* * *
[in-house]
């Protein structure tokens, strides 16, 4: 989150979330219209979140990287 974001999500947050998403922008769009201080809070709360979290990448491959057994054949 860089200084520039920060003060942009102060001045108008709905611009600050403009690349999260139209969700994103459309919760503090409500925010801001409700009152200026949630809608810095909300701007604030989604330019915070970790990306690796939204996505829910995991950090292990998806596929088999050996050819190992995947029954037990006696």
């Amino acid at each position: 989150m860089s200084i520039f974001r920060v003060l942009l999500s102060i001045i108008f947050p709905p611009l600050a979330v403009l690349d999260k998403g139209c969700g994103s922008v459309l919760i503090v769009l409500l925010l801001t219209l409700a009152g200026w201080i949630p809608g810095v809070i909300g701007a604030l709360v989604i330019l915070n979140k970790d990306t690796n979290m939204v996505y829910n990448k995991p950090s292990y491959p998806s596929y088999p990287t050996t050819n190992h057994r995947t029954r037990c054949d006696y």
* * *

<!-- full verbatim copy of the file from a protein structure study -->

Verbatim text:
[in-house]
């Protein structure tokens, strides 16, 4: 989150979330219209979140990287 974001999500947050998403922008769009201080809070709360979290990448491959057994054949 860089200084520039920060003060942009102060001045108008709905611009600050403009690349999260139209969700994103459309919760503090409500925010801001409700009152200026949630809608810095909300701007604030989604330019915070970790990306690796939204996505829910995991950090292990998806596929088999050996050819190992995947029954037990006696």
């Amino acid at each position: 989150m860089s200084i520039f974001r920060v003060l942009l999500s102060i001045i108008f947050p709905p611009l600050a979330v403009l690349d999260k998403g139209c969700g994103s922008v459309l919760i503090v769009l409500l925010l801001t219209l409700a009152g200026w201080i949630p809608g810095v809070i909300g701007a604030l709360v989604i330019l915070n979140k970790d990306t690796n979290m939204v996505y829910n990448k995991p950090s292990y491959p998806s596929y088999p990287t050996t050819n190992h057994r995947t029954r037990c054949d006696y």